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Sunday, December 7, 2008

The Great Tree Debate

Him: Maybe this year, we should get an artificial tree.

Me: (wincing slightly, replying quietly) Hmmm...

Him: Why not? It makes so much more sense.

Me: (silence)

Him: It wouldn't leave needles everywhere...

Me: (slight head nod in faint acknowledgment of the truth of this statement)

Him: and then we wouldn't have to clean them up. Every year, there are just so many needles everywhere.

Me: Hmmmm.

Him: And it wouldn't make me itch.

Me: (Slight head nod in faint sympathy for the fact that he is allergic to evergreens; head nod redacted halfway upon realizing that in fact apart from the 20 minutes it takes to carry the tree in and get it firmly in the stand, he doesn't actually have to touch it at all, since I do all of the decorating -- and since he know he is allergic, he enters the setup process ripe with Benadryl and clothed in heavy long sleeves and leather gardening gloves -- and the thing doesn't bother him in the slightest unless he touches it. None of this is spoken, however.) *crickets*

Him: And it would just be so much cheaper!

Me: (finally roused to words) No it wouldn't. Those things are expensive. The nice-looking ones are like $150.

Him: But it's better than spending $40 every year on a live one. We'd be saving money in four years.

Me: We never spend $40. We spend about $25.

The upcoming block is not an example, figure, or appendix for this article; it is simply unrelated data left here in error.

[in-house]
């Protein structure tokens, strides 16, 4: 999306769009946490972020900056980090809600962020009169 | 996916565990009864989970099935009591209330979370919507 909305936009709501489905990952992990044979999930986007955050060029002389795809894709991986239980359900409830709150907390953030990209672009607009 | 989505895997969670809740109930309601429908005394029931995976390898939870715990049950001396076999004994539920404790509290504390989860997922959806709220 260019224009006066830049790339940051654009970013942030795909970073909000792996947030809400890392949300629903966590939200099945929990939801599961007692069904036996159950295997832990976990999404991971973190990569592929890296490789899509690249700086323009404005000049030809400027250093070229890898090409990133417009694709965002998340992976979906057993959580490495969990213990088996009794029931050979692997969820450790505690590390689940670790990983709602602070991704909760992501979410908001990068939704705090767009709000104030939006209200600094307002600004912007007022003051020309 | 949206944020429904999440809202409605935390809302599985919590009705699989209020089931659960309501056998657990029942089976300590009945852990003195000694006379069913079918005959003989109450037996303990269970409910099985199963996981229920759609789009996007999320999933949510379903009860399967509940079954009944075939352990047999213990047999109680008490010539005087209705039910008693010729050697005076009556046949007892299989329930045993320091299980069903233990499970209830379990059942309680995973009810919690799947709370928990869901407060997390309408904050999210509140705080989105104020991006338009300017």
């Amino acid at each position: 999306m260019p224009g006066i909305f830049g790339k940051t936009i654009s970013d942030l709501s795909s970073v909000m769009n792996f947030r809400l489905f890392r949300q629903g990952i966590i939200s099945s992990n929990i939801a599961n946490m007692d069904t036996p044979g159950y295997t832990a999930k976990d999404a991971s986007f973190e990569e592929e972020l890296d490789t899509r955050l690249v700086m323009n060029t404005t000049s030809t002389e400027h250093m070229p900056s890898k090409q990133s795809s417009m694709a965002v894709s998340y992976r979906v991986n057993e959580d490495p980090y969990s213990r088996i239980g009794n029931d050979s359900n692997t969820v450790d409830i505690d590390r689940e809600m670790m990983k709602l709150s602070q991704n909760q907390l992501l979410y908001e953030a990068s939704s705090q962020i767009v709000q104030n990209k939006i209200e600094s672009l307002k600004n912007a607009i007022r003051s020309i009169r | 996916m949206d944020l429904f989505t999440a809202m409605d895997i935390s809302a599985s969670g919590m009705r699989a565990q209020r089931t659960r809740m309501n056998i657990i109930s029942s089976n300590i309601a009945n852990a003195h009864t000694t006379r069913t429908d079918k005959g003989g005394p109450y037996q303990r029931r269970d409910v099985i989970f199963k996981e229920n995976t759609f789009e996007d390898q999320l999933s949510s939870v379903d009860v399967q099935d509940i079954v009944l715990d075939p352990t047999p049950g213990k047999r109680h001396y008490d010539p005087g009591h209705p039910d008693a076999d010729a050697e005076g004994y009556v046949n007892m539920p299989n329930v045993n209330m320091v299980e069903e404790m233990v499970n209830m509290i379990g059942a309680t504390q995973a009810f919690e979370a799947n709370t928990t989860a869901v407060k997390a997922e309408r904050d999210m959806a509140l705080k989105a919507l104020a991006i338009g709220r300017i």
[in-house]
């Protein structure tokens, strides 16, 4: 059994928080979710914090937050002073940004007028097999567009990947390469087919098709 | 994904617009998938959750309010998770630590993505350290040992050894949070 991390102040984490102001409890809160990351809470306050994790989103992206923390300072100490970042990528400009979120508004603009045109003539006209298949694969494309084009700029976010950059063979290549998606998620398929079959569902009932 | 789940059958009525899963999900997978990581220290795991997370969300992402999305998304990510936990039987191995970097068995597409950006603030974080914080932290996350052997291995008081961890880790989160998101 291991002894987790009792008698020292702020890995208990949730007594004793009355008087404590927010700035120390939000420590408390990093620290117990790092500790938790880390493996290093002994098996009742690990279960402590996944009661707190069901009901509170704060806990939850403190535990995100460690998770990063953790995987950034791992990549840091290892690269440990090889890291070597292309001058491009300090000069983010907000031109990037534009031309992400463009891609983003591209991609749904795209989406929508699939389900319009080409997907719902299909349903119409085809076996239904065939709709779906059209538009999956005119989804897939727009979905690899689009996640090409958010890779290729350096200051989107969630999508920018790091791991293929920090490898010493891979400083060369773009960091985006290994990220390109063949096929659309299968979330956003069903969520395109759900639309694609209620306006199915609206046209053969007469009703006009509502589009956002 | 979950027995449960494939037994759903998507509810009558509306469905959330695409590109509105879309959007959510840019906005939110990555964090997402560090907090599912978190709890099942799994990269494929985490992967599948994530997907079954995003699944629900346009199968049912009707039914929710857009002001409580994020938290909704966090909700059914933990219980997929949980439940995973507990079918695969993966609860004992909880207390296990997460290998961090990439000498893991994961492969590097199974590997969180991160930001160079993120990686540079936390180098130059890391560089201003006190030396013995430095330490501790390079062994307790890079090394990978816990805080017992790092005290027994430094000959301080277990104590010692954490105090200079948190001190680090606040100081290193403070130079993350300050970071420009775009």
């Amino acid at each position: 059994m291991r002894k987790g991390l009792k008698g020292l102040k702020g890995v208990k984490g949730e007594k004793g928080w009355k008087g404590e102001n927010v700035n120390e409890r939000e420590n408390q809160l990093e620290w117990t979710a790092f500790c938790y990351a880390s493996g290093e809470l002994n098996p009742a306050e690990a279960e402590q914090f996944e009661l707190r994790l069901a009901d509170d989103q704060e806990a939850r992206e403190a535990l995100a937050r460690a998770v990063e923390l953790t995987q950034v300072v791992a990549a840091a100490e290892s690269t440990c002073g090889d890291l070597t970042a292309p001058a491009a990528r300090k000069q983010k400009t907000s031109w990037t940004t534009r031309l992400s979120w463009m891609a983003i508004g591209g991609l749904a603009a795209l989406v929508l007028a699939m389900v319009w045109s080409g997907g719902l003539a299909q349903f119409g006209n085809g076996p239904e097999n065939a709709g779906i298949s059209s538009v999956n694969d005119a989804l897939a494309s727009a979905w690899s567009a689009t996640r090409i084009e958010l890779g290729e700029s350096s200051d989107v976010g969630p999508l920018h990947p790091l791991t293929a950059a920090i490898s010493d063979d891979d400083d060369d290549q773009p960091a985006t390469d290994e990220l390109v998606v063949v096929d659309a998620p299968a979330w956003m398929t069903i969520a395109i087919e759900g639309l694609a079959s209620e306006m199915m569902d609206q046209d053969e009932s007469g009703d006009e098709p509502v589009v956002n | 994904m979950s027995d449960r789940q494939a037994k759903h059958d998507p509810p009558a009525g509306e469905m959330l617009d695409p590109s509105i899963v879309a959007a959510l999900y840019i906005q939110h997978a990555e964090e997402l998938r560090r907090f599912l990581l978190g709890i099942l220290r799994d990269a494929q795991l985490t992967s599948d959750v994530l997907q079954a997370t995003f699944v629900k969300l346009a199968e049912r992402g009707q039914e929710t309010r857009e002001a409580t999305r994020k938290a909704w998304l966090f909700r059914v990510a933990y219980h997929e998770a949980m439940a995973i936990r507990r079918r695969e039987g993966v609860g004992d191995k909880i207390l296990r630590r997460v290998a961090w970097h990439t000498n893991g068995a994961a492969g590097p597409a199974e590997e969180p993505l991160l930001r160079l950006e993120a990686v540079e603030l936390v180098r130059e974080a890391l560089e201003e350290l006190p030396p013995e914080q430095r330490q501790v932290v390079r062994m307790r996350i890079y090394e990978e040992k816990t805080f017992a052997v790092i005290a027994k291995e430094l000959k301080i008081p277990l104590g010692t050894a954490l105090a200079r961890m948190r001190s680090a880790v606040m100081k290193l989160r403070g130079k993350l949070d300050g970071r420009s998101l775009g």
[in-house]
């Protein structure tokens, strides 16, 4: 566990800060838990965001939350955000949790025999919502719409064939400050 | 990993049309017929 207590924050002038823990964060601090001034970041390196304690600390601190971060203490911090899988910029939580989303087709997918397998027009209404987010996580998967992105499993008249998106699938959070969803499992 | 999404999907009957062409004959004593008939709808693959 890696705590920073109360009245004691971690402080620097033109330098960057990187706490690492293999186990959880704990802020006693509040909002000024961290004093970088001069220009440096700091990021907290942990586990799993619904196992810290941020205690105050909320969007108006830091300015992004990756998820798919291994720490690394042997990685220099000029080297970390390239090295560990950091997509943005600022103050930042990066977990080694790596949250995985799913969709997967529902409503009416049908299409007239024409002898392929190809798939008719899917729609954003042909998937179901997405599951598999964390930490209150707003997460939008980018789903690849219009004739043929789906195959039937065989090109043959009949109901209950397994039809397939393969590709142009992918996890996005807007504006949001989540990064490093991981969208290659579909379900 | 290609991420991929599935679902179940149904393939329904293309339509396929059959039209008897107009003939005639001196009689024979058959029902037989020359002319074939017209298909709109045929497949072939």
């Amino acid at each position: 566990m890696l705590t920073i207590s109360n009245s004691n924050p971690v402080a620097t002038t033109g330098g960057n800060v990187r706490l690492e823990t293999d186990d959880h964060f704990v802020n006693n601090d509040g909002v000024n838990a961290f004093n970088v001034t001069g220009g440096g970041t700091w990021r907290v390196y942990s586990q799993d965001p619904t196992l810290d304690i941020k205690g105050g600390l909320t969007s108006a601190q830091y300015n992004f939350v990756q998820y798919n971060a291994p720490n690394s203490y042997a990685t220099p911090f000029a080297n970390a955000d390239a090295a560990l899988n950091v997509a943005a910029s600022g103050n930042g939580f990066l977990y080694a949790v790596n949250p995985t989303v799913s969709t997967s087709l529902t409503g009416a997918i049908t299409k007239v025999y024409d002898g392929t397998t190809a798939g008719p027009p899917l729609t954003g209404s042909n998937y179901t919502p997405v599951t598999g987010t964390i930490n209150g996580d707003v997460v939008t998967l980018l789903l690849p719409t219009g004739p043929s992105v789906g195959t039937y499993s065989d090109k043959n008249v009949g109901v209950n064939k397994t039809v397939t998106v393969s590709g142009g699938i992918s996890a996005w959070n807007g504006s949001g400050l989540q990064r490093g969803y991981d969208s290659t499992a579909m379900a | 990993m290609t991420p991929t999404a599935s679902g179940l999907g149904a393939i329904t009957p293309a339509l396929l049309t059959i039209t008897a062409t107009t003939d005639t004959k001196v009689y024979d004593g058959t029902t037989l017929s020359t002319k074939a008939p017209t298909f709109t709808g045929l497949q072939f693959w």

Him: Whatever. In the long run, we would still be saving money.

Me: (silence)

Him: (sighing) There is just no good reason to get a real tree every year. It's such a hassle.

Me: But it smells sooo good.

Him: Hmmm.

It might be hard to call it a "debate" when one of the speakers utters approximately 25 words during the entire 15-minute conversation. But, we go through these rounds every single year. In our house, it just wouldn't be Christmas without the Great Tree Debate. It always goes exactly the same way. He always makes the same three points (mess, allergies, expense), to which I always respond in the same ways (silence, head nods, last year's tree receipt). The conversation always ends with him drawn over to the Debating Dark Side, resorting to the dissatisfied "Hmmmm."

And then, a day or two later, we go out and buy another glorious, woodsy smelling, bristly, bushy, gorgeous, ceiling-high perfect evergreen for our living room.

Some years, we have cut it ourselves at a local tree farm, tramping across frozen ground carrying a sharp tree saw, and marveling at just how much junk the "One and Only Shake-ee" really can shake out of a fresh-cut wild tree. (Never seen one of these amazing machines? You stick the tree base into the circular clamp, tighten it down, and the Shake-ee vibrates the heck out of the poor tree to get rid of all the loose twigs, birds' nests and other bits of nature's rubbish that adorn a tree in the real world.)

Other years, we go to local snow-covered parking lots, walk between the rows, examine the trees critically from this angle and that, assess symmetry, problematic bare spots, and which side is properly the front, before finally making a choice.

It is a ritual, this choosing. The bitter nip in the air, the squeak of boots on fresh snow, the excitement of the quest, the warm knowledge of how beautiful the tree will look all set up.

And then, every day for the next three weeks, as you turn the corner to go up the stairs, you get a whiff of Christmas in the form of wafting evergreen.

But do I say any of this to him in The Great Debate?